Part of the angle of Secret Wars was the promise of Major ChangesTM to favorite characters of the Marvel Universe. The story played out over twelve issues, released over the course of a full year. But the changes the series triggered were already in place since the characters vanished in their regular monthly titles at about the same time the first issue of Secret Wars was released only to return the next issue living with all the lingering ramifications of the limited series. So faithful fans already knew that She-Hulk had replaced The Thing in the Fantastic Four and that Spider-Man was swinging around midtown in a new costume. The fun, presumably, was finding out how these changes took place. That was lessened when so many of the story details that introduced new elements were resoundingly unexciting and, at times, even dopey.
Spider-Man tries out a special machine and it spits out a little glob that turns into a malleable black costume. Granted, the super-heroes are existing in a reality where physics-bending magic happens on a daily basis, but he seems remarkable unfazed by having a fluid substance covering his body and responding to his thoughts.
That new costume proved to have shocking staying power once it was revealed to be a living symbiote. Spider-Man discarded it, provoking an extended story involving the symbiote’s attempt to return to its host, which proved to be both creepy and oddly poignant. Then it was recycled into the power source for a villain called Venom that rapidly reached astounding levels of ludicrousness before completely disrupting Sam Raimi’s previously sterling about to realize enjoyable Spider-Man stories on film.
There was more and more mayhem in the limited series, none of rendered it especially well. In effect, Shooter and Zeck were true to the toy box inspiration of the series, pitting the characters against each other with the approximate artfulness of a hyperactive kid smashing plastic dolls together repeatedly.
What this series really represents is the first time I realized the full extent of my suckerhood. It was the first time I kept helplessly buying a series even though I fully recognized that it wasn’t very good. I’d committed to it, though, and, by god, I was going to see it through to the end. I wasn’t able to break free of the spell until midway through the even worse sequel, which found the Beyonder coming to Earth and proved the even an all-powerful being wasn’t immune from terrible eighties fashion choices. I finally realized that I didn’t actually have to buy this garbage, no matter how excitedly Marvel promoted it. That lesson, I’m embarrassed to admit, too me way too long to learn.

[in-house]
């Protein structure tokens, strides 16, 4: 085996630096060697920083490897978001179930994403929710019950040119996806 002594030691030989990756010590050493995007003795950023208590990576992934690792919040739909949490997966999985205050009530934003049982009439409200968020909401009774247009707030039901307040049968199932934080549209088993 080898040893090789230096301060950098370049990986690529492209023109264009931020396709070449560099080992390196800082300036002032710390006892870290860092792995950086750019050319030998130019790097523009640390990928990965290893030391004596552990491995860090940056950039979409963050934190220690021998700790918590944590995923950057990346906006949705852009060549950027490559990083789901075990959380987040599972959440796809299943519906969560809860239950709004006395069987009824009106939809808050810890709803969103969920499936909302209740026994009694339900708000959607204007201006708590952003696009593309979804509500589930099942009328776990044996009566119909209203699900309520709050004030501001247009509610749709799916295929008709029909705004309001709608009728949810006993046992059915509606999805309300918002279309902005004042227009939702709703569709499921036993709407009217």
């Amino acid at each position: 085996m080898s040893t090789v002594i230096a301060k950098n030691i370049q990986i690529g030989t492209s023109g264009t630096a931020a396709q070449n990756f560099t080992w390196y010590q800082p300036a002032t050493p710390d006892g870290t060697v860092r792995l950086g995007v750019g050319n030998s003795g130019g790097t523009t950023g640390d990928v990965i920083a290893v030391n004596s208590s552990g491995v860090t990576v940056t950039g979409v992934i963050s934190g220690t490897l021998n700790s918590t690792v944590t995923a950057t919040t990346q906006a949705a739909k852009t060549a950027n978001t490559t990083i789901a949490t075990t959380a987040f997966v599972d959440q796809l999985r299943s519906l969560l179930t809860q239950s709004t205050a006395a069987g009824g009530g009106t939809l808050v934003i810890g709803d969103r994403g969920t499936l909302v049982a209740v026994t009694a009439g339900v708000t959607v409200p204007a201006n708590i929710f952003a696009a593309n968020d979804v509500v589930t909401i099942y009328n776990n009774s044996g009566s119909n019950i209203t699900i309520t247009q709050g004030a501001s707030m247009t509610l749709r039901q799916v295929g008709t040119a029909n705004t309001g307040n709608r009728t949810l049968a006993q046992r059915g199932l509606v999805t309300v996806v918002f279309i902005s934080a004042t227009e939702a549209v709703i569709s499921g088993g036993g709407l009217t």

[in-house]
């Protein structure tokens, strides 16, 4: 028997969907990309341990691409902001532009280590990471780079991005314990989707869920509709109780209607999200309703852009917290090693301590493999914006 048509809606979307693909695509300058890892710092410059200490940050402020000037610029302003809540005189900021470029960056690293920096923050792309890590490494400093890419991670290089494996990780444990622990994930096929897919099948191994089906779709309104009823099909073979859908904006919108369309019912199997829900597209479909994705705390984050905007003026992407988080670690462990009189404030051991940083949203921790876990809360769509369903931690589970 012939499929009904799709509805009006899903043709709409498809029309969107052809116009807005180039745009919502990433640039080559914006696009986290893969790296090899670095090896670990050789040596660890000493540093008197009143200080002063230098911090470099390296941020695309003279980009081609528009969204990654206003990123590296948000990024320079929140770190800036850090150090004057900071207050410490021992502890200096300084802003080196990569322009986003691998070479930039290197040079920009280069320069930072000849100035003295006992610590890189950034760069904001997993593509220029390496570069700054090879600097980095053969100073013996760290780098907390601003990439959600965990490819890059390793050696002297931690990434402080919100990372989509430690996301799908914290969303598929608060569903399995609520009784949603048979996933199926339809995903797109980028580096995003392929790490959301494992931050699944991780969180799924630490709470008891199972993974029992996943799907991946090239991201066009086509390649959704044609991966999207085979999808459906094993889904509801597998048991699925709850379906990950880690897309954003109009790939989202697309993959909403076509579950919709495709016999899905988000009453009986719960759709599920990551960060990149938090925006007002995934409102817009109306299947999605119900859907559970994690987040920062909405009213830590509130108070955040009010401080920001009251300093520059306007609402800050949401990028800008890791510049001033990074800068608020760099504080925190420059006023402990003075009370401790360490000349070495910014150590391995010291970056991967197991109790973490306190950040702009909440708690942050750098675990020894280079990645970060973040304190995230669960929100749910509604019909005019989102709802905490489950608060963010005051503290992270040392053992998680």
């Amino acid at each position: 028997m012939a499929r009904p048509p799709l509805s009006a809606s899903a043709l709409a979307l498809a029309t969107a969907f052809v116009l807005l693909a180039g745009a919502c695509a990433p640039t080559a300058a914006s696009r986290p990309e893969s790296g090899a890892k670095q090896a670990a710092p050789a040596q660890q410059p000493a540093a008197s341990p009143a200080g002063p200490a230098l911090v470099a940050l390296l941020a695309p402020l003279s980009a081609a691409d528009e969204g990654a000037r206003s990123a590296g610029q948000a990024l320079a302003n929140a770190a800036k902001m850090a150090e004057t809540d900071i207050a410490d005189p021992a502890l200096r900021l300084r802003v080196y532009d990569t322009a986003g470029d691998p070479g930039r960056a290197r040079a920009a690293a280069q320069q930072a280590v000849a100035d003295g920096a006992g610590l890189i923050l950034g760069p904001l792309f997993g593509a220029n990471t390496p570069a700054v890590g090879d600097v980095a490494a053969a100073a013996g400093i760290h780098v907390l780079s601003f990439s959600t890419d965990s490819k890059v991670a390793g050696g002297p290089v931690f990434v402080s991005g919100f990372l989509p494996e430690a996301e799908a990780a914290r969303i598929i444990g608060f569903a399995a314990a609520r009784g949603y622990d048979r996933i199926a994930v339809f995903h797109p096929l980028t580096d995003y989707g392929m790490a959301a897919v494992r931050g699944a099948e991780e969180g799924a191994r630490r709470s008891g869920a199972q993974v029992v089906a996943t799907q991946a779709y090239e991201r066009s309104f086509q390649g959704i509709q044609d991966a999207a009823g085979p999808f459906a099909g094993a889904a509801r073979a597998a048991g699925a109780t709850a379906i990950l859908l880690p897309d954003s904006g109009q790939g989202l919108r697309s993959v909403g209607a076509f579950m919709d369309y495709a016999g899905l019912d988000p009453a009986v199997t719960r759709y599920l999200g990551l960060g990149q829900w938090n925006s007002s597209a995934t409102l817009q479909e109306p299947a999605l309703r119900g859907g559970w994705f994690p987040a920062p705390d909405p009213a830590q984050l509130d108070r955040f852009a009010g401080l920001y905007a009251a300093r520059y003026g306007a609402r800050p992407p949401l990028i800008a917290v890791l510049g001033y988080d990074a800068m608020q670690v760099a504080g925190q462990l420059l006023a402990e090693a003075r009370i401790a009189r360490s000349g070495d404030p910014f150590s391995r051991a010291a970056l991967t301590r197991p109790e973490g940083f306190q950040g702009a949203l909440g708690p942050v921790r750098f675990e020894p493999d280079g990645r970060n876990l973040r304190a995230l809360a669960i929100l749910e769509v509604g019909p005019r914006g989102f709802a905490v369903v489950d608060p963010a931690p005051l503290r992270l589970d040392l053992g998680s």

Fantastic Four by Stan Lee and John Buscema
Contest of Champions by Bill Mantlo and John Romita, Jr.
Daredevil by Frank Miller
Marvel Fanfare by Chris Claremont, Dave Cockrum and Paul Smith
Marvel Two-in-One by Tom DeFalco and Ron Wilson
Fantaco’s “Chronicles” series
Fantastic Four #200 by Marv Wolfman and Keith Pollard
The Incredible Hulk #142 by Roy Thomas and Herb Trimpe
Uncanny X-Men by Chris Claremont and Dave Cockrum
Godzilla by Doug Moench and Herb Trimpe
Giant-Size Avengers #3 by Steve Englehart, Roy Thomas and Dave Cockrum
Alpha Flight by John Byrne
Hawkeye by Mark Gruenwald
Avengers by David Michelinie and George Perez
Justice League by Keith Giffen, J.M. DeMatteis and Kevin Maguire
The Thing by Dan Slott and Andrea DiVito
Nexus by Mike Baron and Steve Rude
Marvel Premiere by David Kraft and George Perez